Are You a Legal Professional?

Saving for Education

The cost of providing an education for your child has increased significantly in the past few decades and shows no sign of slowing down. It is crucial then, that you understand to the ins and outs of saving for your child's education and create a plan to do so. Here are the most popular financial devices used to save for a child's education and a description of how each one works.

Education Savings Accounts (Coverdell Education Savings Accounts)

Education savings accounts (ESAs) are both the most general, and restrictive way of saving for education. On one hand, ESAs let you save for many types of educational expenses, including private schools and elementary education, and aren't limited to college. They have significant tax breaks both for earnings on the account and for withdrawals. On the other hand, they come with a host of potential restrictions:

  • You cannot fund the ESA once your child reaches the age of 18
  • You can only contribute $2,000 a year total (if the child's grandparents also create an ESA, then the accounts combined can only reach $2,000)
  • If the account is not used (for instance your child ends up not going to college), the account will be distributed to your child and is not refunded back to you
  • The account must be fully withdrawn by age 30.
  • You must make less than a certain amount of money to qualify (roughly 100k for individuals and 200k for couples)
  • Many benefits of ESAs are set to expire unless Congress reenacts them

529 Savings and Prepaid Plans

There are fundamentally two types of 529 plans, savings and prepaid. A 529 works much like a 4011 or IRA. You choose from several different investment options and make steady contributions to the account. Like an ESA, they generally avoid federal and state income taxes so long as they are used for qualified educational expenses (e.g., tuition).

The major distinction between a savings and prepaid plan is this: savings plans can be used at almost any school, whereas prepaid plans limit you to in-state schools. Here is a chart comparing some of the differences between a savings and prepaid plan:

Savings Plan

Prepaid Plan

Can be used at almost all colleges and universities

Can only be used at qualifying in-state colleges and universities

Does not secure a set tuition price

Secures a set tuition price

Is not guaranteed and is subject to market risk, the account could even lose money

Many plans are guaranteed and backed by the state

Defines "educational expenses" broadly, to include room and board, books, etc

Typically only considered tuition and mandatory fees as "educational expenses"

Typically has high contribution limits and flexible contribution amounts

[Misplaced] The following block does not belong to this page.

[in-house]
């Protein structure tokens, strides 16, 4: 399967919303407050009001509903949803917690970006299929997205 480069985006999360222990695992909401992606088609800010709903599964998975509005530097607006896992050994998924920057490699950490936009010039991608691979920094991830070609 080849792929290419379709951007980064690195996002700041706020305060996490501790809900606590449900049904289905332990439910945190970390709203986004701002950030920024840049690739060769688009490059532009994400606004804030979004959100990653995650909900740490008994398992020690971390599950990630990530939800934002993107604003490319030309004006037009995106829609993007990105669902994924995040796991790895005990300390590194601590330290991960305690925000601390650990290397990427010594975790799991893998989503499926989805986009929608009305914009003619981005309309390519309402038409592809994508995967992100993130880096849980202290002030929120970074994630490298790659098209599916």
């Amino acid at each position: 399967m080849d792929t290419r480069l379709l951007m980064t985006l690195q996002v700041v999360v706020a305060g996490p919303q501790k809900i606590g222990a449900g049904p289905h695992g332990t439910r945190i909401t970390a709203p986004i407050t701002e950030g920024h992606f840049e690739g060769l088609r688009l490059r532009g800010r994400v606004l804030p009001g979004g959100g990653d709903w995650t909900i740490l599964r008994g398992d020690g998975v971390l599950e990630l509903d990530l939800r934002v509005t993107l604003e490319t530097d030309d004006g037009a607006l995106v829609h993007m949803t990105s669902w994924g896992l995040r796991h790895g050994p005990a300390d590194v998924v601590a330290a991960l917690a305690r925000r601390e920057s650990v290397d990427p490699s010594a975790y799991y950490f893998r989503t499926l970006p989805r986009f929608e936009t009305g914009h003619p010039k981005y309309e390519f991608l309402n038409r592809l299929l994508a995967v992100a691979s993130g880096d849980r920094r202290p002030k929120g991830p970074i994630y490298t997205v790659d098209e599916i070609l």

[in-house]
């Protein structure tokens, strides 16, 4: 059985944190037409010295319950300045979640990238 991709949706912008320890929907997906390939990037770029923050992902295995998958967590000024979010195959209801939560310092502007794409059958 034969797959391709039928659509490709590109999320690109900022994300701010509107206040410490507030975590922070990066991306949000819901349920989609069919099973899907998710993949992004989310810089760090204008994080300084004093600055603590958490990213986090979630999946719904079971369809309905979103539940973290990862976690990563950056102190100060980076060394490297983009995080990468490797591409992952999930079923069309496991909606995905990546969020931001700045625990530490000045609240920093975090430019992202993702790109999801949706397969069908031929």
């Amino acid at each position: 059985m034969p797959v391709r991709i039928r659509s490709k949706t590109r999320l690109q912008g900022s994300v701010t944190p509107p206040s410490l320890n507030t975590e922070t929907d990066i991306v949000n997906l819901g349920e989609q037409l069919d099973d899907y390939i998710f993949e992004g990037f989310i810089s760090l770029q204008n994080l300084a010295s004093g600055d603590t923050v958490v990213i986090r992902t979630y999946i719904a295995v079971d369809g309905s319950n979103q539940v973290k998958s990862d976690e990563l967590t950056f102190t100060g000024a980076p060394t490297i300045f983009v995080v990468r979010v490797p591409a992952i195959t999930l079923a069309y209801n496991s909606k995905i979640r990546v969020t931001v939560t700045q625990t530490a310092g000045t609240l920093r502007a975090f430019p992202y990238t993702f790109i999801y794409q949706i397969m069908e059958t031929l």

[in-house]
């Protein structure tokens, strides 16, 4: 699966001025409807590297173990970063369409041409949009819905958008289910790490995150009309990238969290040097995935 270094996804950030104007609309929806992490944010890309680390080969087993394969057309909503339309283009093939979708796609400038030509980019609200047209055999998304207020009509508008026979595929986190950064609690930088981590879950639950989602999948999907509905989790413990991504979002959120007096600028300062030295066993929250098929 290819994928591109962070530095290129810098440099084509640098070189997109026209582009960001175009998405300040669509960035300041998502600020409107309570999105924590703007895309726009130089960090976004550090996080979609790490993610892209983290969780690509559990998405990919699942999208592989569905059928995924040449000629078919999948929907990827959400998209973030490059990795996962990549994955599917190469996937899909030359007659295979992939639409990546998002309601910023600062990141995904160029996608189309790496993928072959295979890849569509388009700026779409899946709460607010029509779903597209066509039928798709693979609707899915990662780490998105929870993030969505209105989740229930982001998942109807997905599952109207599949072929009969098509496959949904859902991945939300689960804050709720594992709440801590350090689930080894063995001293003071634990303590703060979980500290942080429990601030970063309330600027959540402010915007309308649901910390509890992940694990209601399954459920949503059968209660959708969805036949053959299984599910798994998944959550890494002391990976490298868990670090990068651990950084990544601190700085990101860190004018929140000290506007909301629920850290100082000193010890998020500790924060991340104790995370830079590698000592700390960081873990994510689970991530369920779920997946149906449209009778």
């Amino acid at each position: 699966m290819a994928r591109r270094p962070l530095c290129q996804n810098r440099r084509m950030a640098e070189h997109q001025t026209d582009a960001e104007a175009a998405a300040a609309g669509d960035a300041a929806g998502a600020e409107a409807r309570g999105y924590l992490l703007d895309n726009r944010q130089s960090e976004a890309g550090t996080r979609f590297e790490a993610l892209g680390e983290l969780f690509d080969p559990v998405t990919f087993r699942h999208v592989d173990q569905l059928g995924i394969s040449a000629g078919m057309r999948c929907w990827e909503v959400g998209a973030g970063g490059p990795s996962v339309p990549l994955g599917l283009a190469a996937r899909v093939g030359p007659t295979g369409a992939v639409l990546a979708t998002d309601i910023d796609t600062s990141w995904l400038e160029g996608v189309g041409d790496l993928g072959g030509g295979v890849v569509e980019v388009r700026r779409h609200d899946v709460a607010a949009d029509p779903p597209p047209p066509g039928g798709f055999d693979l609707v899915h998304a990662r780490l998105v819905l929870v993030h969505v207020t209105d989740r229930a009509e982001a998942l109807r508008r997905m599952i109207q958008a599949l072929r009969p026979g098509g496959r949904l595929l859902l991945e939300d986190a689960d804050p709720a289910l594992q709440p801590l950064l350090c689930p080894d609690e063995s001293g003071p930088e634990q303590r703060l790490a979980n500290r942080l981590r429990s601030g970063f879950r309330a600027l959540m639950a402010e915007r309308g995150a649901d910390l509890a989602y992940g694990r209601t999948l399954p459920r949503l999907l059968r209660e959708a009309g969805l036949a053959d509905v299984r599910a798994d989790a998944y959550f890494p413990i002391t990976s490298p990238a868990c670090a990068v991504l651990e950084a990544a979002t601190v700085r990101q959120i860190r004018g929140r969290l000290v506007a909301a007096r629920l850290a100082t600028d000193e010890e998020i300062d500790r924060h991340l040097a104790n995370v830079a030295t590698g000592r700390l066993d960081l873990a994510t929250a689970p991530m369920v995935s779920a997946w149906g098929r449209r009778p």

Typically has lower contribution limits and rigid contribution amounts

No age limits

Most plans have age and grade limits

No residency requirements

Typically requires owner or beneficiary to be a state resident

U.S. Savings Bonds

The U.S. savings bond is typically the safest financial option, and thus the least likely option to give a high return for your money. Expect a low rate of return in the single digits, but balance that against the promise that its return is guaranteed by the U.S. government. Like the other education savings options, there are significant tax breaks associated with U.S. savings bonds, and you can redeem them tax-free when they are used to pay for college tuition and fees. It's worth noting that, starting in 2010, the tax exclusion is phased out for higher earning individuals and couples.

Other Financial Options

Though not traditionally used to fund the full amount of a child's education, there are a few other financial options worth considering:

  • IRAs: IRAs typically face an early withdrawal penalty, but this penalty is waived if the withdrawal is to pay for qualified educational expenses (post-secondary).
  • Lifetime Learning Credit: You can claim a tax credit of up to $2,000 on tuition and fees for yourself, your spouse and your children. This credit is phased out for higher earning individuals and couples and cannot be used with the Hope Scholarship Credit.
  • Hope Scholarship Credit: In 2009, 2010 (and beyond if Congress extends it) parents can claim a tax credit of up to $2,500 for their child's tuition and fees. This credit is phased out for higher earning individuals and couples and cannot be used with the Lifetime Learning Credit.
  • Custodial Accounts: Custodial accounts are simply accounts created for the benefit of your child which can be used to pay for anything for the child's benefit, not just education. These accounts are taxed, but they are taxed at your child's rate, not your own.

Tax credits, in particular, change from year to year, so be sure to investigate what tax credits might be available to you, your spouse and your child.

Next Steps
Contact a qualified family law attorney to make sure
your rights are protected.
(e.g., Chicago, IL or 60611)

Help Me Find a Do-It-Yourself Solution